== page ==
KANKAKEE, IL – “Once I saw this helicopter I thought ‘that’s the one’. It was kind of love at first sight.”

That’s how Oak Park native second lieutenant Gabrielle Cole described the moment she saw a Black Hawk helicopter and decided she wanted to become a pilot in the Illinois National Guard.

Cole already had a bachelor’s degree in engineering from Princeton University and a master’s degree from the University of Chicago. But, after she returned home and worked at a company, she realized that wasn’t enough and she needed more in her life.

“I happen to have always been the type of person interested in the military, but I didn’t necessarily want to be full time active duty. And someone suggested to me to join the National Guard.” she said.

Cole recently celebrated the milestone of graduating flight school at Fort Rucker and earning her Army aviation wings as a UH-60 Black Hawk helicopter pilot. The Illinois Army National Guard has a total of 66 Black Hawk qualified helicopter pilots. Cole is one of six women helicopter pilots with five flying the UH-60 Black Hawk, and the sixth flying the UH-72 Lakota.

According to Cole, Flight school training can take anywhere from 12 to 18 months. She said preliminary training includes learning how to be an officer in the military, auxiliary tasks, and Survival Evasion Resistance and Escape (SERE) training.

Cole said pilots then learn the basics and fundamentals of aviation in a smaller aircraft as part of what’s called Common Core. She learned in a Dakota helicopter before advancing to the Black Hawk. “They take you out of the economy car that your parents gave you and they give you the Ferrari.” Cole joked. “You learn how to fly at night, you do what’s called terrain flying, which is kind of fast and low flying. You learn how to maneuver around terrain. You learn how to perform recon operations. You learn a whole host of things that are kind of unique to this helicopter. “

During terrain flights at Fort Rucker, Cole said she flew 50 to 100 feet above the tree line and was close enough to see the leaves. ” Typically, you’d be going maybe 100 knots which in MPH is a little over 100 miles per hour. I mean, I guess some people travel that going down the Dan Ryan but for the rest of us it’s pretty fast.”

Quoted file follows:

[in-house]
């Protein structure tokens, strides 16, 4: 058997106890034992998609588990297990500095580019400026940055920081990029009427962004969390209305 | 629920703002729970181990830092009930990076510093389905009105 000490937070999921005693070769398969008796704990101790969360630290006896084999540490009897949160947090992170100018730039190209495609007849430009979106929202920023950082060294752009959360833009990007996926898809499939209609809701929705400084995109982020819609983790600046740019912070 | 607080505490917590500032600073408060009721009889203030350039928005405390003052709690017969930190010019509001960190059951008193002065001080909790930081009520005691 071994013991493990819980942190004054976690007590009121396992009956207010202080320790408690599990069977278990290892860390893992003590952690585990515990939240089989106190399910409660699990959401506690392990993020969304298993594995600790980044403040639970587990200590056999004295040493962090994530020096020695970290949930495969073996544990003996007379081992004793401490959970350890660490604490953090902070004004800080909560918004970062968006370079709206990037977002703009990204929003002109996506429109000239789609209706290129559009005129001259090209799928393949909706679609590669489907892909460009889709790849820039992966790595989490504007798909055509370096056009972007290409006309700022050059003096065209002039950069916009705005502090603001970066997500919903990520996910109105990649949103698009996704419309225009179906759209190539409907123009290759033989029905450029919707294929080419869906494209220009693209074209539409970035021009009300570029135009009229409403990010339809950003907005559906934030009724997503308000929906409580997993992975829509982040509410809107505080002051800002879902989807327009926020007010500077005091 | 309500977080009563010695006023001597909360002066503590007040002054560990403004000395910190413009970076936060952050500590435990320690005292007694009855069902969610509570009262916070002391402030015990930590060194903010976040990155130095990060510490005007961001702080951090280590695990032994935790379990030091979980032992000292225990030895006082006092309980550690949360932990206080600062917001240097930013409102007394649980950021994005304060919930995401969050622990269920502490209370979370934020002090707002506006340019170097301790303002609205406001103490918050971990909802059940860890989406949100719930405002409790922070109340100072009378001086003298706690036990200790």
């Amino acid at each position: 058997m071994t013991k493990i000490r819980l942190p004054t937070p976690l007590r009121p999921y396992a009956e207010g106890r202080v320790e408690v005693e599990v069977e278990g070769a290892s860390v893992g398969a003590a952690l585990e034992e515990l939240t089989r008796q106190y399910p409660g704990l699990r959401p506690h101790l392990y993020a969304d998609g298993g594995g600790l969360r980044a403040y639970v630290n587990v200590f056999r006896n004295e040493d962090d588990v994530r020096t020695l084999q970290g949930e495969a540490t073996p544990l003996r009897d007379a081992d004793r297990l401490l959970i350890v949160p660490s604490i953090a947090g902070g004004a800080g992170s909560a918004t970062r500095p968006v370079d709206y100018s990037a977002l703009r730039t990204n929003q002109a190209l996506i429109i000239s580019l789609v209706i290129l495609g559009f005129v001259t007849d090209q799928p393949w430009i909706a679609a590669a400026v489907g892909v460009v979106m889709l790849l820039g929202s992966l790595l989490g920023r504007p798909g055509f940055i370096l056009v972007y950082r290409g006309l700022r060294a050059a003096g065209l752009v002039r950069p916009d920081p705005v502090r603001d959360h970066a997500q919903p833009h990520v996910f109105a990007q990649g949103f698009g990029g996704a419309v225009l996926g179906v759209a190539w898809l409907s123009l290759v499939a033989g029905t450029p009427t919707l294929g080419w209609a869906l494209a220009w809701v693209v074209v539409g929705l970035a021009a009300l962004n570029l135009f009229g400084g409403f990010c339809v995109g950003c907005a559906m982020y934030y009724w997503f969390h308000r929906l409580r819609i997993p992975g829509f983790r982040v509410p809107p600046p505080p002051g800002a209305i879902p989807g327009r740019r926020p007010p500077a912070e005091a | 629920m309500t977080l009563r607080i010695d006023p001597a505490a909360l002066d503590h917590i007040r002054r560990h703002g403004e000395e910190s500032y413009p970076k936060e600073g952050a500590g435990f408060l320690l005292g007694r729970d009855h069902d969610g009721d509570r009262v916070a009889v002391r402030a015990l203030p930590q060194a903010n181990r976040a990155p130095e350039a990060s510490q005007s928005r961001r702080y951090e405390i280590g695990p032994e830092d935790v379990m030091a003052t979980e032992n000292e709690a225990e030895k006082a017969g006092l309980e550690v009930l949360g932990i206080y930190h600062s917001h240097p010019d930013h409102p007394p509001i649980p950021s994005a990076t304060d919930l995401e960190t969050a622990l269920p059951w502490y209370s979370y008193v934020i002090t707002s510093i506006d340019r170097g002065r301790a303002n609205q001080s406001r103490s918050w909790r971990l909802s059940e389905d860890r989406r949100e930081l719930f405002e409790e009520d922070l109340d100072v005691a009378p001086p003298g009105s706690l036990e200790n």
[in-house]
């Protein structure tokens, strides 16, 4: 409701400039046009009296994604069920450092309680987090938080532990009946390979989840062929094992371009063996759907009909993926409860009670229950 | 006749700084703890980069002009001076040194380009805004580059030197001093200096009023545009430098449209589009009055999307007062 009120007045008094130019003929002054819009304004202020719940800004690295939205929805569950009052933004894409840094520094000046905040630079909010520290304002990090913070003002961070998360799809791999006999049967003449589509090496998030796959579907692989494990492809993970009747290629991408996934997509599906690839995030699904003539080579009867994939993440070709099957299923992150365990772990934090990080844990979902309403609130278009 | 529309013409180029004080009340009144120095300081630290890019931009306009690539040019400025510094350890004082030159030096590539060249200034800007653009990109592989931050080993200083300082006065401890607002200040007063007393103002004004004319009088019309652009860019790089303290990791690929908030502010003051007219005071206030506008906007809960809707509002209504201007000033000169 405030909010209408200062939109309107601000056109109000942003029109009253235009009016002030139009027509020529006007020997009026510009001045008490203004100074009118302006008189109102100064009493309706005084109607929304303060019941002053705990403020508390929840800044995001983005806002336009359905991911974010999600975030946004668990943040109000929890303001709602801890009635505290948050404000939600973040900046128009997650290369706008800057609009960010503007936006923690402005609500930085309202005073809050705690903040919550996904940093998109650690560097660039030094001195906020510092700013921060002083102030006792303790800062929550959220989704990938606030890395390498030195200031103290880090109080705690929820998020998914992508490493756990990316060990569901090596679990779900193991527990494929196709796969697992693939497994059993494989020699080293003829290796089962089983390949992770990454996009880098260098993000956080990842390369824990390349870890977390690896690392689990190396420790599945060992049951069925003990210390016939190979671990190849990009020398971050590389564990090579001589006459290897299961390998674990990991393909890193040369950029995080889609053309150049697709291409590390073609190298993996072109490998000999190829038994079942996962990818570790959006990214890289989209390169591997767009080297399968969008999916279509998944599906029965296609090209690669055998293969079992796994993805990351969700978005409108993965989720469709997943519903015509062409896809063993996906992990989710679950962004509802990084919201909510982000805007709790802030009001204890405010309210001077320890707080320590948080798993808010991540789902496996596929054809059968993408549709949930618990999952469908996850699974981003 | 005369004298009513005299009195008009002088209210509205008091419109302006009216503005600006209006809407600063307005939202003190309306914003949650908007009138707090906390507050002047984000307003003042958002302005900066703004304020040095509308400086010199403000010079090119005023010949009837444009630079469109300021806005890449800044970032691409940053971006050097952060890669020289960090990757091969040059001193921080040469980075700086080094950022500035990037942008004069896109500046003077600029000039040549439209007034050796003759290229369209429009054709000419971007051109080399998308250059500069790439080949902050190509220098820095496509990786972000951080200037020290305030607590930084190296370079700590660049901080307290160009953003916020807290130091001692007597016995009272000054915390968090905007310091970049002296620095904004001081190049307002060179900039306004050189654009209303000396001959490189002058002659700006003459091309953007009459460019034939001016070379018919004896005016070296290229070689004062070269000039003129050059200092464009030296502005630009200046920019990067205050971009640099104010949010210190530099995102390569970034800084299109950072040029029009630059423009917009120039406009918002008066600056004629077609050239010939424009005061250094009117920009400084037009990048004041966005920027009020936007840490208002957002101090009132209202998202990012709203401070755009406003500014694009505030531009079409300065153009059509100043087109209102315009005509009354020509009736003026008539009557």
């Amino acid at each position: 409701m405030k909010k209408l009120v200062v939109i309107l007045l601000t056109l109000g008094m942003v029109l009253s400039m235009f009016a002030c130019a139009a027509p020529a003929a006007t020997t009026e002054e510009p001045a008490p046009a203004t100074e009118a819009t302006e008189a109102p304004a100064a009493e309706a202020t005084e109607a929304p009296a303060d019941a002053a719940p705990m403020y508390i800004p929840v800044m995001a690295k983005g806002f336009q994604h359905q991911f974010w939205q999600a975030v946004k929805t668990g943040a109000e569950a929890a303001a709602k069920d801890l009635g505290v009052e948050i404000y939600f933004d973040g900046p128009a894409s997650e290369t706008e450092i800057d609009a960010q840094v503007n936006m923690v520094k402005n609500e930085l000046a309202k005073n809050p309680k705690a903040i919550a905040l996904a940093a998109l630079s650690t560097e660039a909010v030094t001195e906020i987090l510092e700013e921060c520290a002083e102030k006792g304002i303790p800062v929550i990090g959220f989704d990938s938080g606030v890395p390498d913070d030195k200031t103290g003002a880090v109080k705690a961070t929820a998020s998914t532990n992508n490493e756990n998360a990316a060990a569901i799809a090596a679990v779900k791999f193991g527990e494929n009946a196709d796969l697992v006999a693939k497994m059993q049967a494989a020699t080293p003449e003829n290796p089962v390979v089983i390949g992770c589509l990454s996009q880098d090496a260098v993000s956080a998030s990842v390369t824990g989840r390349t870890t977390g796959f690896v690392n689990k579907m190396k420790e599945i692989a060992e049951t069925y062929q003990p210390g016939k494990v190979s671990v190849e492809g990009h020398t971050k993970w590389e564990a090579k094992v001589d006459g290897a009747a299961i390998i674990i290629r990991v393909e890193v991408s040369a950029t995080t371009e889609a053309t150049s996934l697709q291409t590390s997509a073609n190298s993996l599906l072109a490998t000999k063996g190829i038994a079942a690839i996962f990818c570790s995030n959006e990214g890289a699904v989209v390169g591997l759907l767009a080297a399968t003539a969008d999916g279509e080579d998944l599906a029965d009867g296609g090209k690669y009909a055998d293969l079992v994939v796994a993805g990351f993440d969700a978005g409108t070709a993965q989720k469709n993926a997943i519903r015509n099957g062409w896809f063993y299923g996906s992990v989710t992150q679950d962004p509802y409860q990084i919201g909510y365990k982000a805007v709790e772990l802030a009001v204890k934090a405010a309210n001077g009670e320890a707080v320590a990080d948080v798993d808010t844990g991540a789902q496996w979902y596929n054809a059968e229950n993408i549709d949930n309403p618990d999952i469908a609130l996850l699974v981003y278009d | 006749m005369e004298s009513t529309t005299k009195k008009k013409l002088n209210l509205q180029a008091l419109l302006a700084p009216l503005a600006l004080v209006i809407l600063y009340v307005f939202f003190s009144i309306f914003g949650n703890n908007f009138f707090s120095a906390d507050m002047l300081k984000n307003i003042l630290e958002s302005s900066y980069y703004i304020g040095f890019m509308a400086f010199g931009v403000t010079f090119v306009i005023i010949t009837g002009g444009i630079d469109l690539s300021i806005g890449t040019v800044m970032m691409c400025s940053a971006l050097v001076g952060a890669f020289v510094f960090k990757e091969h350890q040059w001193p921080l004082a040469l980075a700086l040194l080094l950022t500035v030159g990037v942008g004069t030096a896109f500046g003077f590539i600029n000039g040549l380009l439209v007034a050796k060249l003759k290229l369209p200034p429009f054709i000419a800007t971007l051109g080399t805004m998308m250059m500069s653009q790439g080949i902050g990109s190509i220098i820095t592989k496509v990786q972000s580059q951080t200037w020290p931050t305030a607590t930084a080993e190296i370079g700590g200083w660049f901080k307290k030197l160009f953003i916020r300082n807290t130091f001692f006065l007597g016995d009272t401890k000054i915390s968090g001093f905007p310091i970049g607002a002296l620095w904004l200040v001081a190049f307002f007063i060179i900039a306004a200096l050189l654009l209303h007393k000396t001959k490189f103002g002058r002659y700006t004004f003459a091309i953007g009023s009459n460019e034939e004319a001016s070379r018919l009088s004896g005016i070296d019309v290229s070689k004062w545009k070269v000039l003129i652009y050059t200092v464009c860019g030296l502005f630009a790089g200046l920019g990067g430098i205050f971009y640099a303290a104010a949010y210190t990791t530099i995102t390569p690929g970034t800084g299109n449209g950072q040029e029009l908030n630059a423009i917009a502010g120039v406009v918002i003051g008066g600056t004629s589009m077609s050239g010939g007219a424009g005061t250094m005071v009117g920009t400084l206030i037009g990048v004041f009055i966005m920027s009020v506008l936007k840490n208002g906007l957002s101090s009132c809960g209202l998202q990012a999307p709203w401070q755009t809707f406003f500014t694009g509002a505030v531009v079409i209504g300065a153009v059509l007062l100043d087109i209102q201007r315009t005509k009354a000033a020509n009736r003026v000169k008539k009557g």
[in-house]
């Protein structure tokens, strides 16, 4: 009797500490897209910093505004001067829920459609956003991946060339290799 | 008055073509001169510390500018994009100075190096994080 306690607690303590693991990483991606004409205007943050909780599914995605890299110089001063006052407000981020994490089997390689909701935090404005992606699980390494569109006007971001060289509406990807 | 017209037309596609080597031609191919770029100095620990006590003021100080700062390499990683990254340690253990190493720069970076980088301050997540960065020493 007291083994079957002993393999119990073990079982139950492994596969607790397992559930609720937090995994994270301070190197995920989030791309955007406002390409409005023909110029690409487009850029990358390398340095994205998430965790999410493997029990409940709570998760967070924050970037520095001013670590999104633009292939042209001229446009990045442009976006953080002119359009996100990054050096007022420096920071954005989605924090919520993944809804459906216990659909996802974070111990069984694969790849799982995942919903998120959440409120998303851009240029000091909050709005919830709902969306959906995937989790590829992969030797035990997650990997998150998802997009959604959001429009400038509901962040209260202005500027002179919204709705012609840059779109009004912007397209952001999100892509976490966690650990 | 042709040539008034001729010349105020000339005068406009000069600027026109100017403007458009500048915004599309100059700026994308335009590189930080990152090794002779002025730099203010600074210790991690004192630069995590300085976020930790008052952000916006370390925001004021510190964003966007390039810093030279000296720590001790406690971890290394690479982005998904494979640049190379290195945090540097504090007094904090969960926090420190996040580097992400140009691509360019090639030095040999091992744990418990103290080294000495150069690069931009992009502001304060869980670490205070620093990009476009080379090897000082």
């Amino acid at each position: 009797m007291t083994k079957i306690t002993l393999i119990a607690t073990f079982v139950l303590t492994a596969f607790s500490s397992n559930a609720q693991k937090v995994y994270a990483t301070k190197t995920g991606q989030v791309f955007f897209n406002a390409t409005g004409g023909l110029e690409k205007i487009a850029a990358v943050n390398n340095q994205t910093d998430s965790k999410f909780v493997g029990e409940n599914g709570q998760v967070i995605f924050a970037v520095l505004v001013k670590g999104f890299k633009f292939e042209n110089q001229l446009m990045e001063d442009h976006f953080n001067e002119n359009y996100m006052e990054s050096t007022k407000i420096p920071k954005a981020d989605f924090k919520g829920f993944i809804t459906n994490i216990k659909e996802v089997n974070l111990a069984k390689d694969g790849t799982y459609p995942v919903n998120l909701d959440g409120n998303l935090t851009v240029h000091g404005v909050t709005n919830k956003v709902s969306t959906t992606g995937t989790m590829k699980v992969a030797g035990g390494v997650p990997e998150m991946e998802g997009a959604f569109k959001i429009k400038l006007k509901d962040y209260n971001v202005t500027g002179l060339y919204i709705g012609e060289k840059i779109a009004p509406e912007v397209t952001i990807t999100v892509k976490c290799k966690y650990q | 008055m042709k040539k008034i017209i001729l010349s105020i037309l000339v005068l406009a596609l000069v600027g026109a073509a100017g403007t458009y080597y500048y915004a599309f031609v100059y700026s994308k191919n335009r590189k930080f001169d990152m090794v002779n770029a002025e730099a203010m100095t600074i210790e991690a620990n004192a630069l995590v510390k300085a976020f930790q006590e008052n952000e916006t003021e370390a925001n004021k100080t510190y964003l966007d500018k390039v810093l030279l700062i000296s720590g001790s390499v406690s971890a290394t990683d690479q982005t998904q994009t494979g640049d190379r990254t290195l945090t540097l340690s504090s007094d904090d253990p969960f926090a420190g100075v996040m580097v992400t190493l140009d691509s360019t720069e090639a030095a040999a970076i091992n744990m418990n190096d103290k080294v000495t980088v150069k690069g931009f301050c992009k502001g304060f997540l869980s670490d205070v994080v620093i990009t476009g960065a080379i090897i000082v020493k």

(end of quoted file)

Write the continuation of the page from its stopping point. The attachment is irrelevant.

Cole calls the Black Hawk the United States Army’s utility helicopter. “It’s really multifunctional. We can carry troops in the back, we can do insertions, we can pick up troops.” She said. “I’m part of the medivac unit here so we can pick up people who are wounded, soldiers who are wounded. We can also do disaster relief; we can airdrop supplies. This is kind of like the Swiss army knife of aircraft. We can go anywhere and do anything, and we can do it pretty well. “

Cole said teamwork and crew coordination can make or break a mission. She often draws on her experience as an athlete at Princeton and believes both have comparable dedication, intensity and focus levels for executing tasks. Cole was on the rowing team which won several Ivy League Championships, won the Head of the Charles Regatta, and placed in the top three in the NCAA tournament.

She believes pilots not only get a rush of adrenaline from the maneuverability of the Black Hawk, but also from the sense of responsibility they may feel. “It’s pretty agile. You can do some things in this aircraft that will terrify you.”  

Cole now plans to learn more about the aircraft and become more proficient with how it works and moves.

Whether you want to go into aviation or not, Cole encourages people to follow that spark once they see it. “Not everything sparks something within everybody, but I think you know it when you see it.” she said, “I think a lot of times people follow money or follow popularity or follow whatever TikTok is saying, and those are all great things, but I think that a really meaningful life is kind of spent finding that spark for you and having the will to just go after that and the confidence to go after that. “